Gareth Southgate pays tribute to ‘outstanding coach’ Terry Venables

Gareth Southgate (left), pictured with Terry Venables, has paid tribute to the former England manager following his death aged 80 (Michael Stephens/PA).
Gareth Southgate (left), pictured with Terry Venables, has paid tribute to the former England manager following his death aged 80 (Michael Stephens/PA).

England manager Gareth Southgate has lauded Terry Venables as a “brilliant man who made people feel special” after his death at the age of 80.

Southgate famously missed the crucial penalty in the semi-final shoot-out against Germany as Venables’ side came up just short in Euro 96 on home soil.

“Any player will have great affinity with the manager that gave them their opportunity, but it was quickly evident playing for Terry Venables that he was an outstanding coach and manager,” he said in a statement.

“Tactically excellent, he had a wonderful manner, capable of handling everyone from the youngest player to the biggest star.

“He was open-minded, forward-thinking, enjoyed life to the full and created a brilliant environment with England that allowed his players to flourish and have one of the most memorable tournaments in England history.

“A brilliant man, who made people feel special, I’m very sad to hear of his passing and my thoughts are with Yvette and all of his family.”

Venables managed Barcelona and Tottenham before he took over England and Gary Lineker followed El Tel to Catalunya and White Hart Lane.

“Devastated to hear that Terry Venables has died. The best, most innovative coach that I had the privilege and pleasure of playing for,” Lineker wrote on X, formerly Twitter.

“He was much more, though, than just a great manager, he was vibrant, he was charming, he was witty, he was a friend.

“He’ll be hugely missed. Sending love and condolences to Yvette and the family. RIP Terry.”

Former England striker Alan Shearer, who was the spearhead of Venables’ Euro 96 side, posted: “Extremely sad news the great Terry Venables has passed away. RIP Boss. I owe you so much. You were amazing.”

Gary Neville, who was given his international debut by Venables, paid tribute to his character and approach to management – particularly in relation to the infamous dentist’s chair incident in the build-up to Euro 96.

“He was an unbelievable personality and character, larger than life,” Neville wrote on X.

“He was someone who was a players’ man, looked after his players, stood up for his players in big situations like the pre-96 trip to Hong Kong and the dentist chair incident.

“He was someone who the players trusted and had great faith in and he always spoke openly and he was a personality that was far too big for the then rigid and stiff FA and that’s why they got rid of him after Euro 96 and why the relationship ended.

“I sit here today thinking back to my special times with Terry and can say he is without doubt the most technically gifted British coach we’ve ever produced.”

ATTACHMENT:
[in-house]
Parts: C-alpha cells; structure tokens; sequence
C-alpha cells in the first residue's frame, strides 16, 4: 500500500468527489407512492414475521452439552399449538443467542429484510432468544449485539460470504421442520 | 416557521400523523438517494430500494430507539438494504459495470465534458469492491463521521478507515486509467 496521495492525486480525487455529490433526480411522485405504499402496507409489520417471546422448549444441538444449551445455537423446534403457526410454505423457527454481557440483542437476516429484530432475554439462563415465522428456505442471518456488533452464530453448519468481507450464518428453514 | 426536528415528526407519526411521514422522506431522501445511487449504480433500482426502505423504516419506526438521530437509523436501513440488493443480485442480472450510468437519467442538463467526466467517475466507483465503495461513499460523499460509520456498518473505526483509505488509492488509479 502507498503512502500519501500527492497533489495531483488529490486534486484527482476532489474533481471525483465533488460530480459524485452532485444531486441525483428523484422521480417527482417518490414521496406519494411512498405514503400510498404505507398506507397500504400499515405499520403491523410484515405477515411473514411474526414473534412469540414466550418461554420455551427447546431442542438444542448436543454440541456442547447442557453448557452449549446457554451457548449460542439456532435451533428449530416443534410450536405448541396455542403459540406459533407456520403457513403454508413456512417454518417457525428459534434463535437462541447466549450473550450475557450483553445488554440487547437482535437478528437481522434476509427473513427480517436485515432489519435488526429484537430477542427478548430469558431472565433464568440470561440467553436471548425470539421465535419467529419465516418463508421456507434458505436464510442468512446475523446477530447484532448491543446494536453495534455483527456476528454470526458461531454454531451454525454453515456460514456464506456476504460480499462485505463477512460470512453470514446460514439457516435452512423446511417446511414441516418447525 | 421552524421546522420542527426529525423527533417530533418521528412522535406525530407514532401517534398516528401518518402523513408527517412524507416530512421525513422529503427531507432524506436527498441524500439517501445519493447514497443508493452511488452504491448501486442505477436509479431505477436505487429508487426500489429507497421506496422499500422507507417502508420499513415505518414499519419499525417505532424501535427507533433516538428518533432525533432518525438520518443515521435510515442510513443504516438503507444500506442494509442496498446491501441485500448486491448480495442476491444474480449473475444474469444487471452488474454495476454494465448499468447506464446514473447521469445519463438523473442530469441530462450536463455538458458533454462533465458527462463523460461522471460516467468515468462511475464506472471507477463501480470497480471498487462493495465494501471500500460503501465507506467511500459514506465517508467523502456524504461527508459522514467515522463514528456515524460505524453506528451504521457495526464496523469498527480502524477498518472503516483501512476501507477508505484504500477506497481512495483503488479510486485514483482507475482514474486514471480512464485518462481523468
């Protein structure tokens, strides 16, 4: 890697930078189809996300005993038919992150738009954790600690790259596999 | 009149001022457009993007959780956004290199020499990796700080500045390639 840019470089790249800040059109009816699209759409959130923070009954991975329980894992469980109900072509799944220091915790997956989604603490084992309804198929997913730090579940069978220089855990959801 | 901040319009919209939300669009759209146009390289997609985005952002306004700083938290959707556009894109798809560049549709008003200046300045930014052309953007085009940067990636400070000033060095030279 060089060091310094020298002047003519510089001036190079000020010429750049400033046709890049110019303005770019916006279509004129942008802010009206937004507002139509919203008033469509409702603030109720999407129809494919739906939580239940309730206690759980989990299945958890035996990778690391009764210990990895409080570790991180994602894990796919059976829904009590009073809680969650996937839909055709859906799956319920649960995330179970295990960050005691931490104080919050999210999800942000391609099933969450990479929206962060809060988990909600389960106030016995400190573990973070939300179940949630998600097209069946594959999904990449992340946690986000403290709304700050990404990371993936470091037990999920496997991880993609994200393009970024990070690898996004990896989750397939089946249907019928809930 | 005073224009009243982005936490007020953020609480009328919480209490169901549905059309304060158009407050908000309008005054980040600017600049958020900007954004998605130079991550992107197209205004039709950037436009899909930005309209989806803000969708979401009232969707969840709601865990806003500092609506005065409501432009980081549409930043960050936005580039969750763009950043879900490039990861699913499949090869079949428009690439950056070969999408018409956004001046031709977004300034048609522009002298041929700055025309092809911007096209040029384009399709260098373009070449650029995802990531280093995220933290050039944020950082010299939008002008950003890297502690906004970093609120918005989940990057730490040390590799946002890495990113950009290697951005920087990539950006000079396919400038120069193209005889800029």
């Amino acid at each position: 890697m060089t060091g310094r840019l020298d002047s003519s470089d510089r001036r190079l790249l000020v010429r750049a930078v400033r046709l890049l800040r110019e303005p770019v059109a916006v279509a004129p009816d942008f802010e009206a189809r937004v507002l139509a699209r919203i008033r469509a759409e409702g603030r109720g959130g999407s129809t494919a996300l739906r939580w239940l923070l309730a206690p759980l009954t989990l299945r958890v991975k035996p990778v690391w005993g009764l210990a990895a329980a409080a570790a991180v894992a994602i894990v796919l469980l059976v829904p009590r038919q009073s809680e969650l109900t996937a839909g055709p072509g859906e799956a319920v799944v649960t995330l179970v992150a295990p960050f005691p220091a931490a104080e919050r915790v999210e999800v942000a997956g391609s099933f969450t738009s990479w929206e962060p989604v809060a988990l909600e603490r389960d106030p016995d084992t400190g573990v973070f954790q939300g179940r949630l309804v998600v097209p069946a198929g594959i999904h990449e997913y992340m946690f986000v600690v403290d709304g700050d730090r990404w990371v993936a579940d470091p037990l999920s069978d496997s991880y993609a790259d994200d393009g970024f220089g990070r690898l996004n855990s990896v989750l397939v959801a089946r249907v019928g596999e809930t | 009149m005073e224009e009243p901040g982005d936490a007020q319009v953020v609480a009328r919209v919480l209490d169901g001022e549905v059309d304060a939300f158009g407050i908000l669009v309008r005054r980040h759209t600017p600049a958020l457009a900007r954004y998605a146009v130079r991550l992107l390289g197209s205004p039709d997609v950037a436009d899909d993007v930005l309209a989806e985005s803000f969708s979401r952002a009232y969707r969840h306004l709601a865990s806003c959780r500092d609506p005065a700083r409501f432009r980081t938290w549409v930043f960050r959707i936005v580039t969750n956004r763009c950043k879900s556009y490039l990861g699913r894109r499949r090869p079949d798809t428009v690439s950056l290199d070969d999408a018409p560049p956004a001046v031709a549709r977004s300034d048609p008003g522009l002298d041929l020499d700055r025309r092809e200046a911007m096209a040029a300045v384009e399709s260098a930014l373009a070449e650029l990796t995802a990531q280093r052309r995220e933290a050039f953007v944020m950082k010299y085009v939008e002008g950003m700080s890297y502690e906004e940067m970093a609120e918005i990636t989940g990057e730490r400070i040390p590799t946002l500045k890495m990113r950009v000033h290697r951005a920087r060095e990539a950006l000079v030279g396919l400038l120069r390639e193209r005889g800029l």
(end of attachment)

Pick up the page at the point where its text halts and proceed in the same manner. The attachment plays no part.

Current Tottenham manager Ange Postecoglou paid tribute to Venables ahead of their home match with Aston Villa, at which players will wear black armbands and there will be a minute’s applause.

“If you are asking about a person who embodies everything this football club has always wanted to be, it is Terry,” Postecoglou told Sky Sports.

“It wasn’t just about the way he managed or coached, it was the person he was.”

Venables coached Postecoglou’s home nation between 1997 and 1998 and the Spurs boss added: “he influenced Australia as well.

“He was the manager for the national team and almost got us to the World Cup, but the biggest testament is that anyone who I have ever come across that has worked with him will say he is by far the best coach, manager and tactician they have come across.”

Bryan Robson worked under Terry Venables
Bryan Robson worked under Terry Venables with England (Fiona Hanson/PA).

Bryan Robson coached alongside Venables with England and Middlesbrough.

He said on the Manchester United website: “Terry was a brilliant coach to work with and I learned so much from him. He was very good tactically, but also a great motivator and communicator.

“I first worked with him as a player when he was coaching with England Under-21s under Dave Sexton and they were both a great support to me when I broke my leg in my early years at West Brom.

“My international playing career had come to an end by the time he took over as England manager, but he brought me back as a coach and that was a brilliant experience working with him and Don Howe at Euro 96 when we got to the semi-finals.

“Later, when I was Middlesbrough manager, we were going through a tough period and I wanted to bring in a top coach, so I asked Terry and we made a great partnership.

“Everyone who worked with Terry will always remember him as someone who lived life with a smile on his face.”

Steve McClaren brought Venables back into the England set-up as his assistant when he was appointed manager in 2006.

He said: “Terry was a true gentleman and a coach always ahead of his time. Working with him for England was a pleasure and an education, and he helped me enormously to deal with the pressures around the job.

“His wit, smile and positive attitude will be sadly missed. RIP Terry.”